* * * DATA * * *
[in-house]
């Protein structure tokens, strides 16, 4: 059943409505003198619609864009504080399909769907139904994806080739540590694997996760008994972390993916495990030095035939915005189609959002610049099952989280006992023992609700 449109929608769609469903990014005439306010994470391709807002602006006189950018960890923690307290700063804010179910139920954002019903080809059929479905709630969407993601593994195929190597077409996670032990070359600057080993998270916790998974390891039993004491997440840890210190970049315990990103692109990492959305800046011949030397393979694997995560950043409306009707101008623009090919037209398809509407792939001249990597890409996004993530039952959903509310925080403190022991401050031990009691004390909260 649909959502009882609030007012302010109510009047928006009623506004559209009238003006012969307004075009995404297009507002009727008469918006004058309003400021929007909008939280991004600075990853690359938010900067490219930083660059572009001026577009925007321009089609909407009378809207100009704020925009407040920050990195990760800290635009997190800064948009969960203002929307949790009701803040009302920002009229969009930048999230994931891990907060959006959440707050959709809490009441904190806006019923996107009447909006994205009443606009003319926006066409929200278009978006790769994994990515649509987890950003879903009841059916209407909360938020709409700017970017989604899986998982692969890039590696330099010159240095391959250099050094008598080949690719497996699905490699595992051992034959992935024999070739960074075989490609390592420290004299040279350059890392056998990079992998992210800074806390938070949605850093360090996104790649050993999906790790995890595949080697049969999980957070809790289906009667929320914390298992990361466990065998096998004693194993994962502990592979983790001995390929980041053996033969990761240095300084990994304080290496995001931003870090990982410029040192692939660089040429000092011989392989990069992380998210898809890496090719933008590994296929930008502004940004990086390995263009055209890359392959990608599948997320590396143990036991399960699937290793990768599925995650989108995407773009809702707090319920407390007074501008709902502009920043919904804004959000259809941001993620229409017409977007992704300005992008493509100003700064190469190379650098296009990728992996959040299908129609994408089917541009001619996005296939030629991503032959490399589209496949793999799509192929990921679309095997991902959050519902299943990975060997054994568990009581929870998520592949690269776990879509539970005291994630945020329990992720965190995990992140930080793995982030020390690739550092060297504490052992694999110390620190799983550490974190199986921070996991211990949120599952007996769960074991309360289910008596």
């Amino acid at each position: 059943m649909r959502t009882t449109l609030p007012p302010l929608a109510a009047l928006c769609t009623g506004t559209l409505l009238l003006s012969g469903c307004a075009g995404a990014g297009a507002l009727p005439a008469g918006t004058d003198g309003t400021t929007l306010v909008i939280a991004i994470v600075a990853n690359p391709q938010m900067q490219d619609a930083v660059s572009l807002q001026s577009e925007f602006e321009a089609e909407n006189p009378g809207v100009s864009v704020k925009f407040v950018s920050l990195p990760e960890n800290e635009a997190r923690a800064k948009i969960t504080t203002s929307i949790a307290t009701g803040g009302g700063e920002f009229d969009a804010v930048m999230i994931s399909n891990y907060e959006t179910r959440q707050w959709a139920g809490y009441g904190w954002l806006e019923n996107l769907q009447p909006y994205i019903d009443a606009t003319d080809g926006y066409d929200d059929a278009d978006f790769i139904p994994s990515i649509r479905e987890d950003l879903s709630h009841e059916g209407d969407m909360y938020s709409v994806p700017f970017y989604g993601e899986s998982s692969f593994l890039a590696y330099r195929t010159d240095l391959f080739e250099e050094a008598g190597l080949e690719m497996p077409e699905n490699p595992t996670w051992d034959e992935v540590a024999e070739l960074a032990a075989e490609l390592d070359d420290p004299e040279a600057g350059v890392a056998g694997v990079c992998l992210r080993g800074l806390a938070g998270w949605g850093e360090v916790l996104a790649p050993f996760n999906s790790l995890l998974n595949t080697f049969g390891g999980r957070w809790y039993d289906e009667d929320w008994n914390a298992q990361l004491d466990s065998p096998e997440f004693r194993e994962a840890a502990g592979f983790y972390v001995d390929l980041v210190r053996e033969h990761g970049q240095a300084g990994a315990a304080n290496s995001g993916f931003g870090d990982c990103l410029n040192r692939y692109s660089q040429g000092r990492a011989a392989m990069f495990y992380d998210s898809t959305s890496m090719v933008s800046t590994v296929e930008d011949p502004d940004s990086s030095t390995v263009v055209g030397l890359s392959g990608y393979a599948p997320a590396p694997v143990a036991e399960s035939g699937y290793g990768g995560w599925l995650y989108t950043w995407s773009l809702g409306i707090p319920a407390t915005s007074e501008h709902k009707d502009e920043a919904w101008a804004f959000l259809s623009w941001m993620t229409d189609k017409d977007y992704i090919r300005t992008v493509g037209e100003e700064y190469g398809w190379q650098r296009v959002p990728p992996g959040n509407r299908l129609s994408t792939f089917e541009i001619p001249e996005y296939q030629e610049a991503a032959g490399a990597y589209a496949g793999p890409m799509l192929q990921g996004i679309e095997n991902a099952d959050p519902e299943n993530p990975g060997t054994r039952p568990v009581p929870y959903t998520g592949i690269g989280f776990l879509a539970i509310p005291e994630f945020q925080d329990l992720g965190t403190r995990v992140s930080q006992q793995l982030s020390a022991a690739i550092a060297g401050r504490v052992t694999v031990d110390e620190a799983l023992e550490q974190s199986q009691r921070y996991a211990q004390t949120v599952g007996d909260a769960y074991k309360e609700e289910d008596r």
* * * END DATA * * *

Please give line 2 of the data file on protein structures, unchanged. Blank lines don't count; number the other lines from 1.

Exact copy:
């Protein structure tokens, strides 16, 4: 059943409505003198619609864009504080399909769907139904994806080739540590694997996760008994972390993916495990030095035939915005189609959002610049099952989280006992023992609700 449109929608769609469903990014005439306010994470391709807002602006006189950018960890923690307290700063804010179910139920954002019903080809059929479905709630969407993601593994195929190597077409996670032990070359600057080993998270916790998974390891039993004491997440840890210190970049315990990103692109990492959305800046011949030397393979694997995560950043409306009707101008623009090919037209398809509407792939001249990597890409996004993530039952959903509310925080403190022991401050031990009691004390909260 649909959502009882609030007012302010109510009047928006009623506004559209009238003006012969307004075009995404297009507002009727008469918006004058309003400021929007909008939280991004600075990853690359938010900067490219930083660059572009001026577009925007321009089609909407009378809207100009704020925009407040920050990195990760800290635009997190800064948009969960203002929307949790009701803040009302920002009229969009930048999230994931891990907060959006959440707050959709809490009441904190806006019923996107009447909006994205009443606009003319926006066409929200278009978006790769994994990515649509987890950003879903009841059916209407909360938020709409700017970017989604899986998982692969890039590696330099010159240095391959250099050094008598080949690719497996699905490699595992051992034959992935024999070739960074075989490609390592420290004299040279350059890392056998990079992998992210800074806390938070949605850093360090996104790649050993999906790790995890595949080697049969999980957070809790289906009667929320914390298992990361466990065998096998004693194993994962502990592979983790001995390929980041053996033969990761240095300084990994304080290496995001931003870090990982410029040192692939660089040429000092011989392989990069992380998210898809890496090719933008590994296929930008502004940004990086390995263009055209890359392959990608599948997320590396143990036991399960699937290793990768599925995650989108995407773009809702707090319920407390007074501008709902502009920043919904804004959000259809941001993620229409017409977007992704300005992008493509100003700064190469190379650098296009990728992996959040299908129609994408089917541009001619996005296939030629991503032959490399589209496949793999799509192929990921679309095997991902959050519902299943990975060997054994568990009581929870998520592949690269776990879509539970005291994630945020329990992720965190995990992140930080793995982030020390690739550092060297504490052992694999110390620190799983550490974190199986921070996991211990949120599952007996769960074991309360289910008596």